20. $K^{0}_{S}$ production in $\\tau$ decays

    CERN Document Server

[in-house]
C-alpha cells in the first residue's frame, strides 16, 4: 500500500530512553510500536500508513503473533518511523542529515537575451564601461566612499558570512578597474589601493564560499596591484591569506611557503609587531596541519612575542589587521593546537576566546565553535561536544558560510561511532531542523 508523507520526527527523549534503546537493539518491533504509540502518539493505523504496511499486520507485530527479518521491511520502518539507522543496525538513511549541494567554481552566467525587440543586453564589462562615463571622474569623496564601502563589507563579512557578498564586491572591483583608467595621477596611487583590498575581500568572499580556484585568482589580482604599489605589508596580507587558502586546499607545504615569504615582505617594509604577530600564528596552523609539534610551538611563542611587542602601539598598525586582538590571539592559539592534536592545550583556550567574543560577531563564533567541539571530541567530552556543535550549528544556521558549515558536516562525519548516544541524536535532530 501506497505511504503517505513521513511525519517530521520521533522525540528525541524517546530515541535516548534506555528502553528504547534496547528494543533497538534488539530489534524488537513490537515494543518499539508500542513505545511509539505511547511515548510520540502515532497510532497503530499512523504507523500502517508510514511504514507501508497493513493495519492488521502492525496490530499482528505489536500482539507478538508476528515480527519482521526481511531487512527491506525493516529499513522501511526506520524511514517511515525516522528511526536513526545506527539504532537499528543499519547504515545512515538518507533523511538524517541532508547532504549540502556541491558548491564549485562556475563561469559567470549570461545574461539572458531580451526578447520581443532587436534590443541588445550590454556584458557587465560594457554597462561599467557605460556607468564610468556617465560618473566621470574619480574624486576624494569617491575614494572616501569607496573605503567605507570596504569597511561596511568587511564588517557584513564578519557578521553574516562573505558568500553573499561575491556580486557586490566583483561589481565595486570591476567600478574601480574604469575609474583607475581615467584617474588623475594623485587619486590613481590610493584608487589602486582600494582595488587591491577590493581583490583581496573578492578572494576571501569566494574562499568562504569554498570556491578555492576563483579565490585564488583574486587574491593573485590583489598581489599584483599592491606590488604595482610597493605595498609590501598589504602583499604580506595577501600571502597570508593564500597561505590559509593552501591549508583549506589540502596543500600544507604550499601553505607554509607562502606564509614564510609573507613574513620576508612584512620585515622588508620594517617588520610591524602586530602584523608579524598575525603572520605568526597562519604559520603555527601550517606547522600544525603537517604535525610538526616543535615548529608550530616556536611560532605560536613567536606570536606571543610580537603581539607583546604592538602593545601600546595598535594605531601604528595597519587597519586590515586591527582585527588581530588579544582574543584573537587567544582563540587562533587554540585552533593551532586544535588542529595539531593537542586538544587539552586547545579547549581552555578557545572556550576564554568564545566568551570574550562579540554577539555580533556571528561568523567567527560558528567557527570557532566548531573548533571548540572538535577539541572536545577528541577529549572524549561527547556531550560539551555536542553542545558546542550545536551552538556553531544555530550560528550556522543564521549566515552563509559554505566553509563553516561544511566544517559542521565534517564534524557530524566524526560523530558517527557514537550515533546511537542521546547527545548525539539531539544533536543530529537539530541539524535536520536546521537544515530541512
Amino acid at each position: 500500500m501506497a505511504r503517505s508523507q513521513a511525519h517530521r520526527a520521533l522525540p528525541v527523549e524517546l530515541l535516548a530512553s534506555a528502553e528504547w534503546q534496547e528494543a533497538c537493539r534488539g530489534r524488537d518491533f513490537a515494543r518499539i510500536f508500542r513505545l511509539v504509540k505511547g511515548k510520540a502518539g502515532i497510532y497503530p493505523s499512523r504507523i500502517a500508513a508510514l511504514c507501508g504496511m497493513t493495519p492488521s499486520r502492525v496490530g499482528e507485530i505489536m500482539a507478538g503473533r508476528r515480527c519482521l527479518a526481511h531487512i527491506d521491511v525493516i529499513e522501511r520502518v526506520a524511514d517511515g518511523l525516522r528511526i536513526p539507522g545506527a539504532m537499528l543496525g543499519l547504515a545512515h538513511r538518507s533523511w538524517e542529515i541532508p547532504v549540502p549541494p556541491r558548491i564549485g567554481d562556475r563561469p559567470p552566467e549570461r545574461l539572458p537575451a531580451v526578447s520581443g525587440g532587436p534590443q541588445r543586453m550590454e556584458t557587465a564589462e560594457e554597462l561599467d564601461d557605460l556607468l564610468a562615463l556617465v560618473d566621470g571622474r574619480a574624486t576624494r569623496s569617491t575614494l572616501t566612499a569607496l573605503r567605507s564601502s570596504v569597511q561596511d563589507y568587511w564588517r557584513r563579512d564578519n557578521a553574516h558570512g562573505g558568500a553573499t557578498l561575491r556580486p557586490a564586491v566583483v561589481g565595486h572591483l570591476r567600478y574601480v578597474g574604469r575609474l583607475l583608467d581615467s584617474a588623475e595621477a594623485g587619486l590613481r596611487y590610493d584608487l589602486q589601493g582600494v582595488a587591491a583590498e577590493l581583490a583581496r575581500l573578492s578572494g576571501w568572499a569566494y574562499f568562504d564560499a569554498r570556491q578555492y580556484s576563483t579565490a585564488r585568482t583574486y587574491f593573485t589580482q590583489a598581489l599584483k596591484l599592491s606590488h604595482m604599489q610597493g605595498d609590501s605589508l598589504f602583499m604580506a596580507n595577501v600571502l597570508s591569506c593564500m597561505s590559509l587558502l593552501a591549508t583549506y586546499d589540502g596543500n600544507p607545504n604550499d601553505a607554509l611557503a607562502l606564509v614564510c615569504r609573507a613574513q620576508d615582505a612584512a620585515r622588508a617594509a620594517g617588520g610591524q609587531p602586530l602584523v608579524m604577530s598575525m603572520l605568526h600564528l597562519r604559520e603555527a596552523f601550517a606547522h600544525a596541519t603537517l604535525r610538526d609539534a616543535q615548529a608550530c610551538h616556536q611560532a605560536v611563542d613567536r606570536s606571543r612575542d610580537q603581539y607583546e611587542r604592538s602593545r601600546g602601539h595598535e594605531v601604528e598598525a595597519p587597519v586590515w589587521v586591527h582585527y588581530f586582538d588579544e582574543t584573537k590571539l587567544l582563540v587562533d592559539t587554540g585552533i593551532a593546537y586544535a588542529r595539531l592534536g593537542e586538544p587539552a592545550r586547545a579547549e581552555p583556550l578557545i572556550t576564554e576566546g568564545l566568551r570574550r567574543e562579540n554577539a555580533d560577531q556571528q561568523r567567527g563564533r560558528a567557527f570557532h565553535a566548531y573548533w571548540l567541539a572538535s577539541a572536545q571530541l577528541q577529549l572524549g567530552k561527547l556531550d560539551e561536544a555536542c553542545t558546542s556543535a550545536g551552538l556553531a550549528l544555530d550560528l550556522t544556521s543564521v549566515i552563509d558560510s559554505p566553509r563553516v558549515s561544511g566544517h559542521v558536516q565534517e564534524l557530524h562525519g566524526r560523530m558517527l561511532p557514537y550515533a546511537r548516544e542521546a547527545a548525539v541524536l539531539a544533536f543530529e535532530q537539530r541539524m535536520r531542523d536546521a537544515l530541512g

Barate, R; Décamp, D; Ghez, P; Goy, C; Lees, J P; Lucotte, A; Minard, M N; Nief, J Y; Pietrzyk, B; Boix, G; Casado, M P; Chmeissani, M; Crespo, J M; Delfino, M C; Fernández, E; Fernández-Bosman, M; Garrido, L; Graugès-Pous, E; Juste, A; Martínez, M; Merino, G; Miquel, R; Mir, L M; Park, I C; Pascual, A; Perlas, J A; Riu, I; Sánchez, F; Colaleo, A; Creanza, D; De Palma, M; Gelao, G; Iaselli, Giuseppe; Maggi, G; Maggi, M; Nuzzo, S; Ranieri, A; Raso, G; Ruggieri, F; Selvaggi, G; Silvestris, L; Tempesta, P; Tricomi, A; Zito, G; Huang, X; Lin, J; Ouyang, Q; Wang, T; Xie, Y; Xu, R; Xue, S; Zhang, J; Zhang, L; Zhao, W; Abbaneo, D; Alemany, R; Becker, U; Bright-Thomas, P G; Casper, David William; Cattaneo, M; Cerutti, F; Ciulli, V; Dissertori, G; Drevermann, H; Forty, Roger W; Frank, M; Hagelberg, R; Hansen, J B; Harvey, J; Janot, P; Jost, B; Lehraus, Ivan; Mato, P; Minten, Adolf G; Moneta, L; Pacheco, A; Pusztaszeri, J F; Ranjard, F; Rolandi, Luigi; Rousseau, D; Schlatter, W D; Schmitt, M; Schneider, O; Tejessy, W; Teubert, F; Tomalin, I R; Wachsmuth, H W; Wagner, A; Ajaltouni, Ziad J; Badaud, F; Chazelle, G; Deschamps, O; Falvard, A; Ferdi, C; Gay, P; Guicheney, C; Henrard, P; Jousset, J; Michel, B; Monteil, S; Montret, J C; Pallin, D; Perret, P; Podlyski, F; Proriol, J; Rosnet, P; Fearnley, Tom; Hansen, J D; Hansen, J R; Hansen, P H; Nilsson, B S; Rensch, B; Wäänänen, A; Daskalakis, G; Kyriakis, A; Markou, C; Simopoulou, Errietta; Siotis, I; Vayaki, Anna; Blondel, A; Bonneaud, G R; Brient, J C; Bourdon, P; Rougé, A; Rumpf, M; Valassi, Andrea; Verderi, M; Videau, H L; Boccali, T; Focardi, E; Parrini, G; Zachariadou, K; Corden, M; Georgiopoulos, C H; Jaffe, D E; Antonelli, A; Bencivenni, G; Bologna, G; Bossi, F; Campana, P; Capon, G; Chiarella, V; Felici, G; Laurelli, P; Mannocchi, G; Murtas, F; Murtas, G P; Passalacqua, L; Pepé-Altarelli, M; Curtis, L; Dorris, S J; Halley, A W; Lynch, J G; Negus, P; O'Shea, V; Raine, C; Scarr, J M; Smith, K; Teixeira-Dias, P; Thompson, A S; Thomson, E; Thomson, F; Buchmüller, O L; Dhamotharan, S; Geweniger, C; Graefe, G; Hanke, P; Hansper, G; Hepp, V; Kluge, E E; Putzer, A; Sommer, J; Tittel, K; Werner, S; Wunsch, M; Beuselinck, R; Binnie, David M; Cameron, W; Dornan, Peter J; Girone, M; Goodsir, S M; Martin, E B; Marinelli, N; Moutoussi, A; Nash, J; Sedgbeer, J K; Spagnolo, P; Williams, M D; Ghete, V M; Girtler, P; Kneringer, E; Kuhn, D; Rudolph, G; Betteridge, A P; Bowdery, C K; Buck, P G; Colrain, P; Crawford, G; Finch, A J; Foster, F; Hughes, G; Jones, R W L; Williams, M I; Giehl, I; Greene, A M; Hoffmann, C; Jakobs, K; Kleinknecht, K; Quast, G; Renk, B; Rohne, E; Sander, H G; Van Gemmeren, P; Zeitnitz, C; Aubert, Jean-Jacques; Benchouk, C; Bonissent, A; Bujosa, G; Carr, J; Coyle, P; Etienne, F; Leroy, O; Motsch, F; Payre, P; Talby, M; Sadouki, A; Thulasidas, M; Trabelsi, K; Aleppo, M; Antonelli, M; Ragusa, F; Berlich, R; Blum, Walter; Büscher, V; Dietl, H; Ganis, G; Gotzhein, C; Kroha, H; Lütjens, G; Lutz, Gerhard; Mannert, C; Männer, W; Moser, H G; Richter, R H; Rosado-Schlosser, A; Schael, S; Settles, Ronald; Seywerd, H C J; Stenzel, H; Wiedenmann, W; Wolf, G; Boucrot, J; Callot, O; Chen, S; Choi, Y; Cordier, A; Davier, M; Duflot, L; Grivaz, J F; Heusse, P; Höcker, A; Jacholkowska, A; Kim, D W; Le Diberder, F R; Lefrançois, J; Lutz, A M; Nikolic, I A; Schune, M H; Tournefier, E; Veillet, J J; Videau, I; Zerwas, D; Azzurri, P; Bagliesi, G; Batignani, G; Bettarini, S; Bozzi, C; Calderini, G; Carpinelli, M; Ciocci, M A; Dell'Orso, R; Fantechi, R; Ferrante, I; Foà, L; Forti, F; Giassi, A; Giorgi, M A; Gregorio, A; Ligabue, F; Lusiani, A; Marrocchesi, P S; Messineo, A; Palla, Fabrizio; Rizzo, G; Sanguinetti, G; Sciabà, A; Steinberger, Jack; Tenchini, Roberto; Tonelli, G; Vannini, C; Venturi, A; Verdini, P G; Blair, G A; Bryant, L M; Chambers, J T; Green, M G; Medcalf, T; Perrodo, P; Strong, J A; Von Wimmersperg-Töller, J H; Botterill, David R; Clifft, R W; Edgecock, T R; Haywood, S; Norton, P R; Thompson, J C; Wright, A E; Bloch-Devaux, B; Colas, P; Emery, S; Kozanecki, Witold; Lançon, E; Lemaire, M C; Locci, E; Pérez, P; Rander, J; Renardy, J F; Roussarie, A; Schuller, J P; Schwindling, J; Trabelsi, A; Vallage, B; Black, S N; Dann, J H; Johnson, R P; Kim, H Y; Konstantinidis, N P; Litke, A M; McNeil, M A; Taylor, G; Booth, C N; Brew, C A J; Cartwright, S L; Combley, F; Kelly, M S; Lehto, M H; Reeve, J; Thompson, L F; Affholderbach, K; Böhrer, A; Brandt, S; Cowan, G D; Grupen, Claus; Saraiva, P; Smolik, L; Stephan, F; Apollonio, M; Bosisio, L; Della Marina, R; Giannini, G; Gobbo, B; Musolino, G; Rothberg, J E; Wasserbaech, S R; Armstrong, S R; Charles, E; Elmer, P; Ferguson, D P S; Gao, Y; González, S; Greening, T C; Hayes, O J; Hu, H; Jin, S; McNamara, P A; Nachtman, J M; Nielsen, J; Orejudos, W; Pan, Y B; Saadi, Y; Scott, I J; Walsh, J; Wu Sau Lan; Wu, X; Yamartino, J M; Zobernig, G